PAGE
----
Though it was published almost 40 years ago and describes a fictional civil war in South Africa, J.M. Coetzee’s short masterpiece Life and Times of Michael K might have been written about the ragged and riven USA in 2021. It’s not escapist reading, but then we go to high literature less to escape reality than to map it, and to voice our own objections, convictions, and ecstasies vicariously with the aid of a master geographer of the soul. Coetzee (pronounced cut-SEE-uh) is one of those. In this novel, he writes with Tolstoyan realism on the problem of helplessness, and on the brutality and depersonalization that arise as wrong answers to the problem of helplessness.
The titular hero, Michael K, is a gentle, quiet young man disfigured by a cleft palate, who works alone as a gardener in Cape Town. He has no family besides his ailing mother, for whom he cares doggedly and patiently, much as he does for his seedlings in the public garden. As the civil war grinds down the social order and institutions imagine solutions in the form of control, not help, Michael K becomes a refugee lacking basic human necessities like shelter, food, love, and freedom. Mostly, no one helps him. Under trying circumstances, people often retreat into guarded self-interest. But even those few who try to help Michael fail because they don’t understand what he wants, which is to help others, which is to tend the garden of life. He does that by exercising precisely the faculty that others lack in this novel: empathy.
“If you need help I can help,” Michael tells the old driver of a refuse cart who gives him a ride. “But,” Coetzee narrates, “the old man did not need help, nor was he in the mood for talk. He dropped K a mile past the top of the pass and turned off down a dirt track.” (p. 35) And Michael K finds himself alone again in the dry unsparing dust of the road, a dust reminiscent of that which John Steinbeck depicted swirling around the Okies on their way to California in The Grapes of Wrath. It’s as though planet Earth were a desert lacking not in water or food, nor even in compassion, but in mercy, in the willingness or wherewithal to actually provide emotional relief to those who need it through the exercise of empathy.
In the beginning of the book, Michael K fashions a makeshift wheelbarrow, tucks his mother into bed in it, and sets out for her hometown in the country’s interior so she can die there, according to her wish. It’s not a practical goal, nor even one his mother has asked to pursue, but according to Michael’s empathic logic, it’s the only thing that matters. As they pass through Stellenbosch, a picturesque town in the hilly Cape Winelands now overrun with military convoys, his mother’s heart failure worsens. Michael K turns for help to the Stellenbosch hospital, which provides palliative care but no solutions. After his mother dies, Michael K continues to haunt the hospital like a sort of ghost, a non-person. “Though he had no more business there, he found it hard to tear himself from the hospital,” Coetzee writes. (p. 33) The hospital too is a ghost of sorts. It looks like something human but is not. It’s a mirage of a mother, meant to care but unable to.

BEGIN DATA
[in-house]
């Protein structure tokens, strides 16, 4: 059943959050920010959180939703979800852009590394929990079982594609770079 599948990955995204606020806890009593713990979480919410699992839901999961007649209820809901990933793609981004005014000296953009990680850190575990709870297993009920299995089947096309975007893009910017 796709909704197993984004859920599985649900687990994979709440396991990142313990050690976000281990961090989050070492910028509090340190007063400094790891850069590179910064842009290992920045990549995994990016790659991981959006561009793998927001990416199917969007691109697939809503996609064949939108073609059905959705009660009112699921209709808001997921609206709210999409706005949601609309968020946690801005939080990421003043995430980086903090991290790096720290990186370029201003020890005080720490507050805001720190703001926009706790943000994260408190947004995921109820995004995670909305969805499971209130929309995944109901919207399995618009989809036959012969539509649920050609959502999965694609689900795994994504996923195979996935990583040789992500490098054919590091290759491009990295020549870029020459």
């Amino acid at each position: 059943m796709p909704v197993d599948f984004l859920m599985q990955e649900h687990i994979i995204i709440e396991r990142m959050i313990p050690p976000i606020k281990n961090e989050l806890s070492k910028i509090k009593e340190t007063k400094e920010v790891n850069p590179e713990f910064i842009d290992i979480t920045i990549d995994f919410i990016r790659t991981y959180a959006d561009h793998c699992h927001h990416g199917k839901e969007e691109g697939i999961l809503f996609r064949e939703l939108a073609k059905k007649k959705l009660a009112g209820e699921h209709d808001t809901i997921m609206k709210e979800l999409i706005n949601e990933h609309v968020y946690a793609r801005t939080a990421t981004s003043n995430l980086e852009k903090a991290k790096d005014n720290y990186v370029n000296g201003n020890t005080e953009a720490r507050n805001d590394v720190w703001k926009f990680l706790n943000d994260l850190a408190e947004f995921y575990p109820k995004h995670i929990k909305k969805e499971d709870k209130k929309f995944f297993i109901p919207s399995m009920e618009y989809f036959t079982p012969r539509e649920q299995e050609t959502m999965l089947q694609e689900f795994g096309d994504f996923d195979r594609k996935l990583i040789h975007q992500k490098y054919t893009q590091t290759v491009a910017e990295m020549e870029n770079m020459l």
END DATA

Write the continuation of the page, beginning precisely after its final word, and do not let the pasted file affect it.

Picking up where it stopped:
The one face of society that acknowledges Michael K’s existence is law enforcement. Obsessed with security, borders, and permits, the officers he encounters do not even try to help. On the contrary, they enforce the same impersonal law of neglect that seems to govern the inanimate universe.
“[W]ho is to say that twenty in four hundred is an unacceptable rate?” asks Major Noël van Rensburg, commandant of the Kenilworth resettlement camp, as he ponders the problem of death among prisoners. “People die, people are dying all the time, it’s human nature, you can’t stop them.” (p. 159) It sounds like something a Republican governor might have said over the summer. The Economist in July of 2020 compared the U.S. response to COVID-19 to “a hospital that invests in palliative care while abolishing the oncology department.” It was a summer of helplessness, anxiety, and brutality in which thousands died from COVID and federal shock troops fired tear-gas canisters at the heads of peaceful, unarmed protesters and at the medics who sought to provide them care. A mind like van Rensburg’s or Donald Trump’s cannot empathize, let alone help others. It can only imagine solutions in the form of control.
Helpless as Michael K is, he would rather die than succumb to control. No prison, work camp, or hospital can contain him, even when he’s starving to death and so weak that he can barely stand. Not even his own body’s demands for food can conquer his will. He is true to himself always, a character of a composite softness and toughness that is unique in literary memory. He is a gardener, a nurturer, a grower, a helper—a lover—in a brutal, neglectful world that neither loves him nor accepts his humble gifts. He keeps on giving them anyway. Armed only with a “persistent No” (p. 164) equal to Bartleby the Scrivener’s, and a packet full of pumpkin seeds, K silently endures. In a world where all are either jailers or jailed, he finds freedom by refusing to play the game. Perhaps it’s sometimes enough to endure until the season of death and violence passes and a new one begins, one that’s more fertile ground for mercy, help, empathy, and fairness. While we’re waiting, I prescribe Coetzee and a drink. The yellow-green cover of the Penguin edition of this book all but whispers, “Margarita and lime.”